Written by: Barry Stringfellow
Directed by: Alex Steyermark
Starring: Michael Angarano, Sunny Mabrey, Cynthia Nixon
- Outtakes/Alternate Takes
- Higher Definition: One Last Thing … Episode
- Commentary from director Steyermark
Released by: Magnolia
My Advice: Catch It On Cable
It is a common belief that all teenage boys have on their minds is sex. Well, sixteen-year-old Dylan (Angarano) shows how true that belief is. Suffering from terminal cancer, he states that he wants his ‘last wish’ to be a weekend alone with supermodel Nikki Sinclaire (Mabrey). The charity organization and Dylan’s mom (Nixon) is a little nonplussed by the indelicate nature of the request. But Nikki’s agent sees an opportunity to help her client. Nikki is a psycho bitch on wheels and she needs good publicity post haste. While Nikki sees this as some cheap goodwill, Dylan sees a last opportunity to experience some life before it goes away.
[fusion_builder_container hundred_percent=”yes” overflow=”visible”][fusion_builder_row][fusion_builder_column type=”1_1″ background_position=”left top” background_color=”” border_size=”” border_color=”” border_style=”solid” spacing=”yes” background_image=”” background_repeat=”no-repeat” padding=”” margin_top=”0px” margin_bottom=”0px” class=”” id=”” animation_type=”” animation_speed=”0.3″ animation_direction=”left” hide_on_mobile=”no” center_content=”no” min_height=”none”][ad#longpost]In these tough economic times, you want value for your money. So One Last Thing…, on the surface, seemd like a good deal for it is not one movie but three. One part a magical-realistic mediation on death and what, if anything, happens afterward; a teenage sex comedy with plenty of marijuana and strippers; and a redemption tale of a beautiful but damaged model. Unfortunately, the whole is less than the sum of its parts. The main problem is one of tone. The three main story lines are so different that when you go from one to another, the transition could give you whiplash. You go from the tragic sweetness of Dylan to the pitiable destructiveness of Nikki without any sort of connection between the two. You go from the supposedly deep conversation between Dylan and Wyclef Jean (in the part of taxi driver/Magical Negro) to Dylan and his pals whooping it up in a strip club. There is a complete lack of consistency. It also doesn’t help that the parts are filled with underwhelming cliches. Of course, Dylan is a wise cracking cancer patient wise beyond his years. As Dr. Gregory House elegantly put it, “these cancer kids, you can’t put them all on a pedestal. It’s basic statistics. Some of them have gotta be whiney little fraidy-cats.” Of course Nikki is a self involved emotional messed up narcissist. Aren’t all models?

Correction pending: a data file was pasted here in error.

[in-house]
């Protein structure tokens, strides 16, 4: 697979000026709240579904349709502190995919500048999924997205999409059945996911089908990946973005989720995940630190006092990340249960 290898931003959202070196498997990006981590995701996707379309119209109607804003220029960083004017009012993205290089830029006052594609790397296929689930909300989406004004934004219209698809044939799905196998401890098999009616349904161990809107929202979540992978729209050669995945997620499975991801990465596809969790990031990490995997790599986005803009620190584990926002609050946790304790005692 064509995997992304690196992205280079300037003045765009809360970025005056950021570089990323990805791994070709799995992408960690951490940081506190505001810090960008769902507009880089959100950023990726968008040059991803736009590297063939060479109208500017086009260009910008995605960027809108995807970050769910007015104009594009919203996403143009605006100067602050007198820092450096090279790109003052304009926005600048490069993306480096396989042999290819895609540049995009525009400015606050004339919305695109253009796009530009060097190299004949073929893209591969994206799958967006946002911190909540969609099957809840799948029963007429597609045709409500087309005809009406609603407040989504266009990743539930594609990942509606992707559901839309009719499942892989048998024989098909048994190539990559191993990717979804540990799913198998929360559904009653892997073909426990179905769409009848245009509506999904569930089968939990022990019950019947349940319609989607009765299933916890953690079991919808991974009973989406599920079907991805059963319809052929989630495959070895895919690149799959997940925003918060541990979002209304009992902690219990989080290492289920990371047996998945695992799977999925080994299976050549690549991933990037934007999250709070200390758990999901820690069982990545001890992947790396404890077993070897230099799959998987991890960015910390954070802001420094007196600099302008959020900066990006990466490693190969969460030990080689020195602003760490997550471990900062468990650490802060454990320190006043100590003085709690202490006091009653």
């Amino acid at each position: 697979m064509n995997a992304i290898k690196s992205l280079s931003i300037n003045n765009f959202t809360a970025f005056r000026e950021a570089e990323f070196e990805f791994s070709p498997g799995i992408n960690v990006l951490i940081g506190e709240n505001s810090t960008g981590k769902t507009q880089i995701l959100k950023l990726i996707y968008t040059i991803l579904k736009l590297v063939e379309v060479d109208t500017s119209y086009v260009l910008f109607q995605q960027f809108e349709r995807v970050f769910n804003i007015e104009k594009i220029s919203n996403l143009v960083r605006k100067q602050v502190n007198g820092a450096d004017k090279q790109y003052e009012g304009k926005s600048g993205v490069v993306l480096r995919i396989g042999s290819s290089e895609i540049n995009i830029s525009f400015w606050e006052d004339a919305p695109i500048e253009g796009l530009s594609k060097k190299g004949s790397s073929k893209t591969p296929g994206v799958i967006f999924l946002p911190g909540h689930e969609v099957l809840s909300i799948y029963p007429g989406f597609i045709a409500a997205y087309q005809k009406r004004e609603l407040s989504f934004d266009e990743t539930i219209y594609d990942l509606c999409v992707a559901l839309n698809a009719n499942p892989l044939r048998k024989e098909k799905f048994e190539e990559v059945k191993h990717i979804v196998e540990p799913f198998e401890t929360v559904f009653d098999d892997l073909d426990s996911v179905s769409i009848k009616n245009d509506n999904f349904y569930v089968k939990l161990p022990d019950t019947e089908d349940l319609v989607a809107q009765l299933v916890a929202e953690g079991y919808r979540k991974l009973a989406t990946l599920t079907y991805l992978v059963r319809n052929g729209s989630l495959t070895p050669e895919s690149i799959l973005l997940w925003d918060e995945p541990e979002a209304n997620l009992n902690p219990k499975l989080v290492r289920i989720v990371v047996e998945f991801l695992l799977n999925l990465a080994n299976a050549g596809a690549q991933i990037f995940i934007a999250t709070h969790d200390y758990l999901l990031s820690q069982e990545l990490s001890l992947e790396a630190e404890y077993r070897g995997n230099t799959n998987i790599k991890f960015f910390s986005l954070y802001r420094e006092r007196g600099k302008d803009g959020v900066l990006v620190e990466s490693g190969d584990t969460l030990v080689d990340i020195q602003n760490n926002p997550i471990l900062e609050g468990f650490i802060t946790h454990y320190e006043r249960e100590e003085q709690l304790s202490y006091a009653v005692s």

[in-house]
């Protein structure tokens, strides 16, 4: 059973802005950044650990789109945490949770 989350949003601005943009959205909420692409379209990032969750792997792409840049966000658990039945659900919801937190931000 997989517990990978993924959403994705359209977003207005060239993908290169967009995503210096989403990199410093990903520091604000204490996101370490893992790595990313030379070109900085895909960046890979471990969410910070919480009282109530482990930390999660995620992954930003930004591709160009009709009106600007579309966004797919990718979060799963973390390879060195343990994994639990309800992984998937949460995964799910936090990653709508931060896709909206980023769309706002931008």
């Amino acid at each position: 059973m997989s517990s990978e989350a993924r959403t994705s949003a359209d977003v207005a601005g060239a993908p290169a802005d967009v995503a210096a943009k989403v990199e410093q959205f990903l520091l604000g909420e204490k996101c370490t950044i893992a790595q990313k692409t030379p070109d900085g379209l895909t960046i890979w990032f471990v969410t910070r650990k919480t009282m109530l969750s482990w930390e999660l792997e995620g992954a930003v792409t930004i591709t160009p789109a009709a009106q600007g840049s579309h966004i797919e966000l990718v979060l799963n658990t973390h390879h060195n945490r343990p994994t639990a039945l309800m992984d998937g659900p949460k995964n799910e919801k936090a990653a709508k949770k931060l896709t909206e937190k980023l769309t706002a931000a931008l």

There were a few bright spots. Michael Angarano gives a human dimension to a character that is a walking cliche. When we cracks jokes about his cancer or being so earnest to Nikki, it does come off as believable. Cynthia Nixon is also does well with the Mom role, a woman who already lost her husband and is slowly losing her child. You can see that she hasn’t quite surrendered to her son’s fate but she hasn’t quite accepted it either. But their performances cannot make up for the uninspired and pedestrian writing and direction of this film. One Last Thing… is more suited for a TV Movie on the Lifetime Channel, not the big screen.
The extras on this disc are plentiful but underwhelming. There are some throwaway deleted scenes, but seriously why bother. Then there’s an episode of HDNet’s in house ‘entertainment news’ program, Higher Definition. This is simply a promotional vehicle for HDNet movies disguised as their version of Entertainment Tonight. Filled with how great this movie was to make and happy interviews with the stars, this is simply a video version of a press release. Then there is the commentary from director Steyermark. I really think they need to give people who give commentaries some sort of speech training. He talks in such a bland monotone that you really don’t get a sense of the excitement someone should get (you would think, anyway) about making a movie. The information he imparts is about as exciting as his tone. He either talks bits of trivia about the shooting of a scene or gushes over how great his stars were. Now he could really feel this way about his cast, but after hearing so many directors say how wonderful everyone was, it gets old. The bits of knowledge he drops could have easily been in some sort of in-screen pop-up format. I’m sorry, but sometimes you really don’t need a commentary. On all counts One Last Thing… underwhelms. If you catch it on HDNet, cool. But don’t bother otherwise.